Maria Sharapova’s Drug Manufacturer Says Treatment Not Normal

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Russian tennis star Maria Sharapova’s 10-year prescription of the drug meldonium which cost her a failed drugs test is not normal.

Meldonium’s normal course of treatment is four to six weeks according to its Latvian manufacturer and is meant for people with chronic cardiovascular problems.

Sports Fan reports:

The five-time Grand Slam champion said on Monday she failed a doping test at the Australian Open in January for meldonium, which became a banned substance under the World Anti-Doping Agency code this year.

The former No.1 said she had taken meldonium, a heart medicine which improves blood flow and is little-known in the US, for a decade following various health problems including regular sicknesses, early signs of diabetes and “irregular” results from echocardiography exams.

“I was first given the substance back in 2006. I had several health issues going on at the time,” she said. Sharapova didn’t specify whether she had used it constantly since then.

Meldonium was banned because it aids oxygen uptake and endurance, and several athletes in various international sports have already been caught using it since it was banned on January 1.

Latvian company Grindeks, which manufactures meldonium, told The Associated Press that four to six weeks was a common course.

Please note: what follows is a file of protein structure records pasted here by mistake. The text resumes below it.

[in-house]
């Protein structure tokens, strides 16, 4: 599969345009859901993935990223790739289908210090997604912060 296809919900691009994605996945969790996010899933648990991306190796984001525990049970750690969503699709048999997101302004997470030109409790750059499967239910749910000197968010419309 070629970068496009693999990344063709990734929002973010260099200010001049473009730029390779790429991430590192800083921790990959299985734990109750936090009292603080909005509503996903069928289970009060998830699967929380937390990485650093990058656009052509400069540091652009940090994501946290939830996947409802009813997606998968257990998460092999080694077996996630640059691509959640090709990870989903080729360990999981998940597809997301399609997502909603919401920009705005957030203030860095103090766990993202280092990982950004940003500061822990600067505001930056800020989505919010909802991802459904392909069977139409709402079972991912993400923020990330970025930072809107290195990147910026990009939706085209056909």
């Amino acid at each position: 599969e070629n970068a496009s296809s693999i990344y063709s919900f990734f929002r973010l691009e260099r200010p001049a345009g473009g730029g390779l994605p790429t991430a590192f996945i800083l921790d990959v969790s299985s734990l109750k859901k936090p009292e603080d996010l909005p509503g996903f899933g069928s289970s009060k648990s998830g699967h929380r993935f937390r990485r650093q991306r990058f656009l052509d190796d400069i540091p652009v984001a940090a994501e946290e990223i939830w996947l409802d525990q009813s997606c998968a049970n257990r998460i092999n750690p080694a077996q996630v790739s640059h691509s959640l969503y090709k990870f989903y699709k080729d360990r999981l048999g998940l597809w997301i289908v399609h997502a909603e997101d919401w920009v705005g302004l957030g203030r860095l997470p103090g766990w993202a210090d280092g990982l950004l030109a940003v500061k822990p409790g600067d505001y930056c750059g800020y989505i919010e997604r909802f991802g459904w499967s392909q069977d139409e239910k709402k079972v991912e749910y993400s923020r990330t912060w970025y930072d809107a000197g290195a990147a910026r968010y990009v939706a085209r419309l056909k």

“Depending on the patient’s health condition, treatment course of meldonium preparations may vary from four to six weeks. Treatment course can be repeated twice or thrice a year,” the company said in an emailed statement.

While Grindeks has previously stated that the drug can provide an “improvement of work capacity of healthy people at physical and mental overloads and during rehabilitation period,” the company said Tuesday that it believed the substance would not enhance athletes’ performance in competition and might even do the opposite.

“It would be reasonable to recommend them to use meldonium as a cell protector to avoid heart failure or muscle damage in case of unwanted overload,” the company said.

Grindeks did not comment when asked whether someone with the symptoms Sharapova described would be a suitable patient for meldonium. The company said it was designed for patients with chronic heart and circulation conditions, those recovering from illness or injury and people suffering with “reduced working capacity, physical and psycho-emotional overload.”

Following Sharapova’s drug test failure, Russian Sports Minister Vitaly Mutko said he expected more Russian athletes to test positive for meldonium.

Edmondo Burr
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